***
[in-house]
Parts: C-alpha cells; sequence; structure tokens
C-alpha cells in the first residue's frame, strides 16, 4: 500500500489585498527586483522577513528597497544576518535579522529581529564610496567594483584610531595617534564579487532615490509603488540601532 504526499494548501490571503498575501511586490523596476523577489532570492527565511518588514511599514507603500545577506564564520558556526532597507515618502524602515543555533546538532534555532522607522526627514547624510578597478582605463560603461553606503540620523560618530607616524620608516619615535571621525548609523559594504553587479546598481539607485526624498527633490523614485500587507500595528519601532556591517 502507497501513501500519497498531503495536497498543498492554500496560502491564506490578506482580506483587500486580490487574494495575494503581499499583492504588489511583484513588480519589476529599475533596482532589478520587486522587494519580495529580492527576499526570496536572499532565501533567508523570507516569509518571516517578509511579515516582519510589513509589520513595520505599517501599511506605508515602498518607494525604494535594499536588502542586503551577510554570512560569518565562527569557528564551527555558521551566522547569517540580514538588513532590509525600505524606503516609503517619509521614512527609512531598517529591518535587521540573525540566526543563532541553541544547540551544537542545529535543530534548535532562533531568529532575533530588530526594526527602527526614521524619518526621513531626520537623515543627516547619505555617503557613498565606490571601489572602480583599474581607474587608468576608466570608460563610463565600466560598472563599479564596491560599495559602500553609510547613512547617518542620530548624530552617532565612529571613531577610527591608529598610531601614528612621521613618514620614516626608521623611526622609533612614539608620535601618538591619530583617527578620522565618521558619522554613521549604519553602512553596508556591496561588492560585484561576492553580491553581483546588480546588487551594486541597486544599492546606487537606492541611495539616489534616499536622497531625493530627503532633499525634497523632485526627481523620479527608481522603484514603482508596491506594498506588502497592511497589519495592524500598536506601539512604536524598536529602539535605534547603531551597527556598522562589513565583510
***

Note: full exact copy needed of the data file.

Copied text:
[in-house]
Parts: C-alpha cells; sequence; structure tokens
C-alpha cells in the first residue's frame, strides 16, 4: 500500500489585498527586483522577513528597497544576518535579522529581529564610496567594483584610531595617534564579487532615490509603488540601532 504526499494548501490571503498575501511586490523596476523577489532570492527565511518588514511599514507603500545577506564564520558556526532597507515618502524602515543555533546538532534555532522607522526627514547624510578597478582605463560603461553606503540620523560618530607616524620608516619615535571621525548609523559594504553587479546598481539607485526624498527633490523614485500587507500595528519601532556591517 502507497501513501500519497498531503495536497498543498492554500496560502491564506490578506482580506483587500486580490487574494495575494503581499499583492504588489511583484513588480519589476529599475533596482532589478520587486522587494519580495529580492527576499526570496536572499532565501533567508523570507516569509518571516517578509511579515516582519510589513509589520513595520505599517501599511506605508515602498518607494525604494535594499536588502542586503551577510554570512560569518565562527569557528564551527555558521551566522547569517540580514538588513532590509525600505524606503516609503517619509521614512527609512531598517529591518535587521540573525540566526543563532541553541544547540551544537542545529535543530534548535532562533531568529532575533530588530526594526527602527526614521524619518526621513531626520537623515543627516547619505555617503557613498565606490571601489572602480583599474581607474587608468576608466570608460563610463565600466560598472563599479564596491560599495559602500553609510547613512547617518542620530548624530552617532565612529571613531577610527591608529598610531601614528612621521613618514620614516626608521623611526622609533612614539608620535601618538591619530583617527578620522565618521558619522554613521549604519553602512553596508556591496561588492560585484561576492553580491553581483546588480546588487551594486541597486544599492546606487537606492541611495539616489534616499536622497531625493530627503532633499525634497523632485526627481523620479527608481522603484514603482508596491506594498506588502497592511497589519495592524500598536506601539512604536524598536529602539535605534547603531551597527556598522562589513565583510